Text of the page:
Pearson May Financial Update: Reporting benefits and expenses

May 16, 2022

It is important at this time of year not to overlook the filing deadline for any ‘P11D’ forms that may be required to report certain benefits and expenses provided to employees in the tax year ended 5 April 2022, writes Pearson May partner Matthew Rutter.  

Any forms required must be reported to HM Revenue & Customs (HMRC) by 6 July, together with the annual Employer Declaration form P11D(b), to avoid late filing penalties. 

A copy of the P11D must also be passed to the employee in question by the same date. Payment of the Class 1A National Insurance liability arising on the business is payable by 19 or 22 July, as detailed below.

Do all businesses need to complete the forms and which benefits/expenses are reportable?

Not every business will need to prepare P11Ds since they are only required if the employer has provided reportable and/or taxable benefits or expenses to employees during the tax year. However, any business (whether operating as a sole proprietor, partnership, limited company, etc.) with employees/directors will need to consider their reporting requirements.

The list of taxable benefits and expenses that may need to be reported is long but some of the more common benefits include company cars and vans, provision of living accommodation, medical insurance and interest-free (or low-interest) loans.

Employers should review their records for the tax year carefully to ensure that any benefits or expenses provided to employees (which includes directors) are analysed and reported where necessary.  There are potentially significant penalties for not filing the forms where they are required, or for completion of incorrect forms.

There is the option to include the value of certain taxable benefits and expenses through your payroll, rather than including the details on a P11D. This is known as ‘payrolling’, but you must have registered before the start of the tax year in question to make use of it, so if you haven’t registered already, you will not be able to payroll any benefits for the current tax year ending 5 April 2023. 

If you payroll all of the benefits and expenses in a particular tax year (having registered before the start of the year) then you shouldn’t need to file a P11D for the employee(s) in question.  Form P11D(b) will however still be required to account for any Class 1A National Insurance payable to HMRC.

Is any tax and National Insurance payable on the benefits/expenses?

An income tax charge will usually arise on the employee based on the value of the taxable benefits included on form P11D. The employer may also have to pay Class 1A National Insurance on certain benefits provided and any Class 1A NI is payable to HMRC by 22 July if paid electronically (or 19 July if paid by cheque).

Employers should also be mindful that if they settle any personal liabilities owed by employees e.g. personal debts, or make payment for personal bills in the employee’s name e.g. telephone bills, the value of such payments could well be taxable on the employee as earnings and liable to Class 1 (employee and employer) National Insurance.

Are there any exemptions from reporting certain benefits/expenses?

There are a number of exempt benefits which employers can provide to staff without incurring a tax or National Insurance liability and which do not need to be reported on P11Ds. Again, the list of exempt benefits is lengthy but the more common items include car parking at or near the employee’s place of work, annual parties and functions where the cost does not exceed £150 per head per year, childcare vouchers (up to the exempt amount), contributions to a registered pension scheme and provision of a mobile phone (one per employee).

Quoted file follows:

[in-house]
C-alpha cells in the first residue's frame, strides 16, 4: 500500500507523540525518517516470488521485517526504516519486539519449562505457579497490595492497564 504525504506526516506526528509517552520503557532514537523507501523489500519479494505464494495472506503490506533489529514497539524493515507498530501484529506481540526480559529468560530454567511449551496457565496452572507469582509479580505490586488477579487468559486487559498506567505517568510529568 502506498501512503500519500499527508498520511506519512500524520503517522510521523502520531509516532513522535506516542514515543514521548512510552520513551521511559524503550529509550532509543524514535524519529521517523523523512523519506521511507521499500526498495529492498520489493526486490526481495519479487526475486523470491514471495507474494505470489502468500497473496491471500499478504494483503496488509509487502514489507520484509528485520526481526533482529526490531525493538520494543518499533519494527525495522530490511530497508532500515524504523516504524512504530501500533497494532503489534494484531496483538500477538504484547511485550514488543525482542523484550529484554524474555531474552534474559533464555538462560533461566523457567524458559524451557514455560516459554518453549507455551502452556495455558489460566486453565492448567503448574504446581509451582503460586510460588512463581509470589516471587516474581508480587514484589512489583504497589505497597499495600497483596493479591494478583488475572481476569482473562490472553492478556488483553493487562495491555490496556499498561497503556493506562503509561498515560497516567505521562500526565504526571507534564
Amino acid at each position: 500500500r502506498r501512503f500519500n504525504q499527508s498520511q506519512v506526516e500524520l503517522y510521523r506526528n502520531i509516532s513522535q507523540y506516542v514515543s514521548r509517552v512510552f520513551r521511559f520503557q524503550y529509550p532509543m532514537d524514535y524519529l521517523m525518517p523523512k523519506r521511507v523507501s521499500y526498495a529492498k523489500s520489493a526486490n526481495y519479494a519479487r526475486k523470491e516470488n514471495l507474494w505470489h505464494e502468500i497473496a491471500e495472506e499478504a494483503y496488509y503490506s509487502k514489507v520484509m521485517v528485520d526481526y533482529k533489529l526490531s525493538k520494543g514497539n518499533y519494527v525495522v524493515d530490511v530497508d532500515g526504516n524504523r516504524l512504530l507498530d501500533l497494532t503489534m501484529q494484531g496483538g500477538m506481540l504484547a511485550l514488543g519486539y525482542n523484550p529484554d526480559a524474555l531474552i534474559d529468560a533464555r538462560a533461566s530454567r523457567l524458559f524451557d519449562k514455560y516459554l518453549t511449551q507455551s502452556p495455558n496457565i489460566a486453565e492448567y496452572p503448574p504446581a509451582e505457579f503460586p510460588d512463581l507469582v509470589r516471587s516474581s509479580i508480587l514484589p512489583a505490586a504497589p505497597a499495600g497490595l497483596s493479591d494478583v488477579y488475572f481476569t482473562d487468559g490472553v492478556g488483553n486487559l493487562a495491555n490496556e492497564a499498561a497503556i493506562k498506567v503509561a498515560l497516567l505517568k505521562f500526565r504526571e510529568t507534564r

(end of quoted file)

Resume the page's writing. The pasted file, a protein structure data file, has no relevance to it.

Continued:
There is also a general exemption from the requirement to report certain business expenses paid or reimbursed by employers to employees and a ‘trivial benefits’ exemption. Broadly, trivial benefits are ‘non-cash’ benefits provided to employees, where the cost of the item in question is £50 or less.

The most common items that will be covered by the general exemption for business expenses include reimbursement or payment of business travel (excluding ordinary commuting), subsistence costs associated with business travel, business entertainment expenses, credit cards used for business expenditure and qualifying fees and subscriptions.

What about expenses/benefits provided to employees who have had to work from home during the pandemic?

Many employees continued to be provided with extra support from employers in 2021/22 to enable them to work from home. HMRC introduced some concessions in the previous tax year to ensure that employees are not taxed on the benefit of this support. Where the employee was required to work at home as the workplace was closed or they had to self-isolate, the following costs are not treated as taxable benefits if met by the employer:

• broadband internet connection (if it was not already available);

• computer equipment e.g. tablet, laptop and office supplies;

• reimbursing employees for the cost of home office equipment; and

• working at home allowance of up to £6 per week for the year ended 5 April 2022.

The broadband connection mentioned above would need to be in the employer’s name to qualify for the exemption since if the employee is reimbursed for a personal contract, these payments are usually classed as earnings, as mentioned above. Furthermore, any private use of the broadband and equipment etc. referred to above has to be ‘insignificant’ (which is not defined) to allow the provision of these items to be tax free.

The above is for general guidance only and no action should be taken without obtaining specific advice.





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